“It’s precisely because of the distances [between memorials] that we determined it was necessary to have those facilities,” May said. “We’ve always tried to keep the encroachment of the memorial onto those fields to a minimum.”

But while the Park Service organizes a patchwork of facilities to benefit tour bus riders, tourists on foot get the scraps, preservationists say.

The grounds of the Mall are unappealing. Trash cans regularly overflow. Conspicuously placed restrooms are few and far between. Food services are virtually nonexistent. Transportation options are absent. And shade is a rare find.

Robert Cipriano, visiting the Mall from Long Island with his 8-year-old daughter and 9-year-old niece, said touring the area with children was challenging.

“They should have some sort of transportation, especially for the little ones,” Cipriano said.

Twenty-five million visitors a year will take their toll on the landscape, Park Service spokesman Bill Line said. As for amenities, the NPS is developing its 50-year National Mall Plan and, May said, “we are looking carefully at what facilities we have where and what needs to be added.”

But there is no blueprint for upgrading the entirety of the Mall.

The NPS oversees the land west of the Capitol to the Lincoln Memorial, and north of the Jefferson Memorial to Constitution Avenue. The Smithsonian controls its buildings. The Architect of the Capitol holds sway over the Capitol grounds. And the General Services Administration has jurisdiction over the federal buildings that border the Mall.

Congress has ultimate authority — fragmented under nearly a dozen oversight committees.

“There are many problems with ‘The Mall’ and its constant politicizing is only one,” urban planner and D.C. resident Richard Layman said in an e-mail. “A big one is that the Mall is under the NPS. But bracketed by the Smithsonian. Congress meddles in both and underfunds both.”

Feldman’s coalition wants the Mall expanded to comprise much of East Potomac Park southeast of the Jefferson Memorial, South Capitol Street, the L’Enfant Promenade and even a section of Virginia shoreline. Congress, the coalition says, must charter a “McMillan-type National Commission” to prepare a vision and framework plan for the Mall as a whole.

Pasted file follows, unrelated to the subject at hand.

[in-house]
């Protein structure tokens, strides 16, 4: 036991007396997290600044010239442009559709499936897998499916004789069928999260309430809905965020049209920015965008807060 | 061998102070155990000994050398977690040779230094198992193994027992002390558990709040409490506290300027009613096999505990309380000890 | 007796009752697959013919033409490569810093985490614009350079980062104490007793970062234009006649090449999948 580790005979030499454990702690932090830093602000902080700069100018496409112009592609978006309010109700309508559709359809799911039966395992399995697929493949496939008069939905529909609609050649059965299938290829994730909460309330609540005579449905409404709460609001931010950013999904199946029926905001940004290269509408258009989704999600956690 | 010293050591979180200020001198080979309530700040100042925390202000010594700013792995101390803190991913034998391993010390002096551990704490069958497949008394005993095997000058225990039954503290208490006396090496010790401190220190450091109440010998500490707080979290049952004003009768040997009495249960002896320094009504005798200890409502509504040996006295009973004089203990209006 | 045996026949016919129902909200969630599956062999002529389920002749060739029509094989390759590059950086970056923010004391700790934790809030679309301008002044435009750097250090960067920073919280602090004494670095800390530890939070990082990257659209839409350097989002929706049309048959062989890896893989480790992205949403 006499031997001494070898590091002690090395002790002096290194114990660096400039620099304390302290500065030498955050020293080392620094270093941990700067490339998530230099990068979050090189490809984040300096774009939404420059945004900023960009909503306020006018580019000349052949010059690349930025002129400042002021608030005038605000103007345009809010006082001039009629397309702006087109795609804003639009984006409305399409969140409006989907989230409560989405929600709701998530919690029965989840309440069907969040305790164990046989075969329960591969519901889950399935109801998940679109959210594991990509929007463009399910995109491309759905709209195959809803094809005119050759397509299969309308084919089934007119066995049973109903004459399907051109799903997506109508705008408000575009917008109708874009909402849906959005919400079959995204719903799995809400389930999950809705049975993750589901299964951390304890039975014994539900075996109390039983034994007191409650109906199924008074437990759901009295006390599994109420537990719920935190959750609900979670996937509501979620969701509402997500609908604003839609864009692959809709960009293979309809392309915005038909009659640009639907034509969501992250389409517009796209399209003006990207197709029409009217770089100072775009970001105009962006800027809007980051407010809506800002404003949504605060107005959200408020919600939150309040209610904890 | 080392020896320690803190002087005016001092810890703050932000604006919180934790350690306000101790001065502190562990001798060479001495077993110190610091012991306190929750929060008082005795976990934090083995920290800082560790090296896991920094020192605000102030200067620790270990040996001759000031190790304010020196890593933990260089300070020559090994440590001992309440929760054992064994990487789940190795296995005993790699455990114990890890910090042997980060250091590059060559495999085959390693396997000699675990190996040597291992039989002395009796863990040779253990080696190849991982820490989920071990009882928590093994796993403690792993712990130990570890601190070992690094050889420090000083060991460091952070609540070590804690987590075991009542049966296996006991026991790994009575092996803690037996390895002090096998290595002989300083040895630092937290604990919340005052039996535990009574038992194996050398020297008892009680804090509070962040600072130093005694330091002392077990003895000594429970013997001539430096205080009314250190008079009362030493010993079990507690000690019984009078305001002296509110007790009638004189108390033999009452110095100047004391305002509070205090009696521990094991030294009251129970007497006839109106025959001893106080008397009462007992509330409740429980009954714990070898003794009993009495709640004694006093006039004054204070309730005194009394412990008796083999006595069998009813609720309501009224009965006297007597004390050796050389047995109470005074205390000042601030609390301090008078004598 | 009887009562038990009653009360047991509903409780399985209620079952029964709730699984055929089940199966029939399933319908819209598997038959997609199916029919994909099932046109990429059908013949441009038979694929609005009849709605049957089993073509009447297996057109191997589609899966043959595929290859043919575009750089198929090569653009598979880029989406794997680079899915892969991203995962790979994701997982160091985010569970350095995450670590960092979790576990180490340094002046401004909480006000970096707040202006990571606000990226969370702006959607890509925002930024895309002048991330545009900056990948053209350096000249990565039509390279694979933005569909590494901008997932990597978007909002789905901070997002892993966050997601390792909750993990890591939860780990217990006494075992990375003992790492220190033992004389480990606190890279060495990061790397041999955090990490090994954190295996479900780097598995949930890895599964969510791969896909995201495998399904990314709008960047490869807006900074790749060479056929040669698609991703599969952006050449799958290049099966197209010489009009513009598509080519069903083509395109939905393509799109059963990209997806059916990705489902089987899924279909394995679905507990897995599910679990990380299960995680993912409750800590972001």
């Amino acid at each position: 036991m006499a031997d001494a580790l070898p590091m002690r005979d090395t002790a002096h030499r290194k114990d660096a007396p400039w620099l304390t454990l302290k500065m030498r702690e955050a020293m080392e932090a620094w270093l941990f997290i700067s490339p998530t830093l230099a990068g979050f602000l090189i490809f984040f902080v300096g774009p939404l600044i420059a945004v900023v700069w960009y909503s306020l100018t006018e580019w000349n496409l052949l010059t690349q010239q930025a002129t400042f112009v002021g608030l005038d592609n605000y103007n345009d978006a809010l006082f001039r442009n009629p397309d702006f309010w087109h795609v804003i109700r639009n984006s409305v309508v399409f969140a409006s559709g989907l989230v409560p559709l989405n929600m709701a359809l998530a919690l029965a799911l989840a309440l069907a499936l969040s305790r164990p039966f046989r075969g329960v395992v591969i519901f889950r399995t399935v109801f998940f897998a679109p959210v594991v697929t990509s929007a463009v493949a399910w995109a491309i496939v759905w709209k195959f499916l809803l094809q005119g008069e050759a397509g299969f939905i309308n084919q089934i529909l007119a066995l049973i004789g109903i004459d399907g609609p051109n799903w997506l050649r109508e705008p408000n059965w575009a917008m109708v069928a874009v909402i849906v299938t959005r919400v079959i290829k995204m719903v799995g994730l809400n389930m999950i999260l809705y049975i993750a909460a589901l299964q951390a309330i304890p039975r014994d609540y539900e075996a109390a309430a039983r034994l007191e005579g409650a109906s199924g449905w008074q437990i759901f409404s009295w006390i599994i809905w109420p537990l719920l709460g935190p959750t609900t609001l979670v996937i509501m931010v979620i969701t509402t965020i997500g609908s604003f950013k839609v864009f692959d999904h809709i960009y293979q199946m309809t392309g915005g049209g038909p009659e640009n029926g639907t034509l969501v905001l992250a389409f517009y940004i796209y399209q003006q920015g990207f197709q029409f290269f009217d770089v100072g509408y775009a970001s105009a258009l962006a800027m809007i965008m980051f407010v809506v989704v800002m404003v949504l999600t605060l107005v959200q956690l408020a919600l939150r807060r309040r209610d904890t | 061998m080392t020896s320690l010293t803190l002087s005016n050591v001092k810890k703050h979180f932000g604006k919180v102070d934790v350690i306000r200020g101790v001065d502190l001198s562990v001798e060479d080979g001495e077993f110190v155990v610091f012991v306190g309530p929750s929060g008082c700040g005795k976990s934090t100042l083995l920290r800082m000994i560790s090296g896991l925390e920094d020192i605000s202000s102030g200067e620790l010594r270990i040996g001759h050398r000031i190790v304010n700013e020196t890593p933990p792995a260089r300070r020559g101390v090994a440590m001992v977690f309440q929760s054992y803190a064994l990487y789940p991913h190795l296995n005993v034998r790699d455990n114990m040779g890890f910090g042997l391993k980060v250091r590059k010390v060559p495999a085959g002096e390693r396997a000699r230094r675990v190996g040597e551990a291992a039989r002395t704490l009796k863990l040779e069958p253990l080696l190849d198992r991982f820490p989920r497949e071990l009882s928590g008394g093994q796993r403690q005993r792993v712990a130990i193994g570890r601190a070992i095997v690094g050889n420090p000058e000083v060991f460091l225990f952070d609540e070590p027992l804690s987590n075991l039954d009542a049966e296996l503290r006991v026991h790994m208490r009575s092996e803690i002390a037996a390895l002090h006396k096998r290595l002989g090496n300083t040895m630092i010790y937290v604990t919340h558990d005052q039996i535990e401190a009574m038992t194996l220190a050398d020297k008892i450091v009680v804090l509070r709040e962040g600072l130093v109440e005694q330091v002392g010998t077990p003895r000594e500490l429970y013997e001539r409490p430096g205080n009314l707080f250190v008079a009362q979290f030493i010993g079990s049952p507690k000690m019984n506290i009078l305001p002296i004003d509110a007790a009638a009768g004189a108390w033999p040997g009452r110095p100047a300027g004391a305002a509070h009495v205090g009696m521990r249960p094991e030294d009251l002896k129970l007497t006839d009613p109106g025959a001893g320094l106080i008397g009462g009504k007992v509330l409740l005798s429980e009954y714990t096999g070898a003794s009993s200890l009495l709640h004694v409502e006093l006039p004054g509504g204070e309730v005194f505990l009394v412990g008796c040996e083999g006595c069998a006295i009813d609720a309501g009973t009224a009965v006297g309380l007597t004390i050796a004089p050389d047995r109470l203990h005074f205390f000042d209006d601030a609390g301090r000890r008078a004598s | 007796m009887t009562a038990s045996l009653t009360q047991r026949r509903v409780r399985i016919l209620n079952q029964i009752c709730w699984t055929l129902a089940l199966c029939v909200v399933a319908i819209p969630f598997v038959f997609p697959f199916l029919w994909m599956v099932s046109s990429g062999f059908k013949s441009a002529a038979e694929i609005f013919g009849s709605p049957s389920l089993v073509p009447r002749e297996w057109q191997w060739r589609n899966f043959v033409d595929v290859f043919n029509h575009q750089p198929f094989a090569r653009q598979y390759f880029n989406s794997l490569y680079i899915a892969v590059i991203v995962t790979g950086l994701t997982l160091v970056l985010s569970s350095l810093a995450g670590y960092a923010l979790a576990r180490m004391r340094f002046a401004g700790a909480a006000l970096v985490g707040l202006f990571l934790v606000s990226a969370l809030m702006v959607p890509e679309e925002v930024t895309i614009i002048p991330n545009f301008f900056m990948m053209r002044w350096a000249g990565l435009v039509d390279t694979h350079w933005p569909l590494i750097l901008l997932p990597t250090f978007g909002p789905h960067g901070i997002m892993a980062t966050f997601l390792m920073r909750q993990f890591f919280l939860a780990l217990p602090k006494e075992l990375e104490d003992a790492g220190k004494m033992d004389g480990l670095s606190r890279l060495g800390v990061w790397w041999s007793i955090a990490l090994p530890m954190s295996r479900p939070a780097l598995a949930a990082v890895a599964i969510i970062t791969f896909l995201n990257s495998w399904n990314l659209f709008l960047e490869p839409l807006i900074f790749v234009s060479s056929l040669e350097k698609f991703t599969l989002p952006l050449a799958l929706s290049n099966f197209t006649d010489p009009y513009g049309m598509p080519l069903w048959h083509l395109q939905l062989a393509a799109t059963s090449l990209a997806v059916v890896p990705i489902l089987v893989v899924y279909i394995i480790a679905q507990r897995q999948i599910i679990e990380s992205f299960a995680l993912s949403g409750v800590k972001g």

The National Capital Planning Commission is plotting a similar course.

Its National Capital Framework Plan was unveiled July 10, the same day it approved preliminary drawings for the MLK visitor center. A multi-agency initiative, the framework plan is an effort to protect the Mall from overbuilding by preparing the surrounding areas for new museums, memorials and federal offices.

“We’re basically saying, ‘If you want to protect the space on the Mall and you still want to attract memorial sponsors, then provide them with exciting, attractive destinations they’d be interested in,’ ” said Lisa MacSpadden, the commission’s spokeswoman.

But preservationists are skeptical that Congress will ever have the will to say no to organized, voting activists seeking their place on the national common.

“Congress is not in the business of saying no,” Layman said. “It’s not what they do.”

Norton: Nothing more on the Mall

Michael Neibauer, The Examiner
July 31, 2008

WASHINGTON    Protecting the National Mall and its visitors has kept D.C. Del. Eleanor Holmes Norton busy.

Every so often, the Democrat says, someone in Congress introduces legislation calling for a new memorial or a monument on the Mall grounds. And every time, Norton says, she’s making phone calls and knocking on doors to oppose it.

“I think we’ve been able to get the message across,” Norton said. “Hey, don’t go there.”

But the Mall is where everyone wants to be. Saying ‘no’ has not been easy.

Area planners generally recognize “the need to relieve some of the pressure for monuments, memorials and the increasing number of activities on the Mall by making other important locations in the city visible, well-known, convenient and easily accessible,” D.C. Planning Director Harriett Tregoning told a congressional subcommittee in May.

That means moving people off the Mall.

“A high-performing transportation system that provides convenient, safe and equitable access to the National Mall and allows residents and visitors to experience the city by foot, bike or transit is a goal that is shared among the entities responsible for stewardship of the National Mall,” Tregoning said.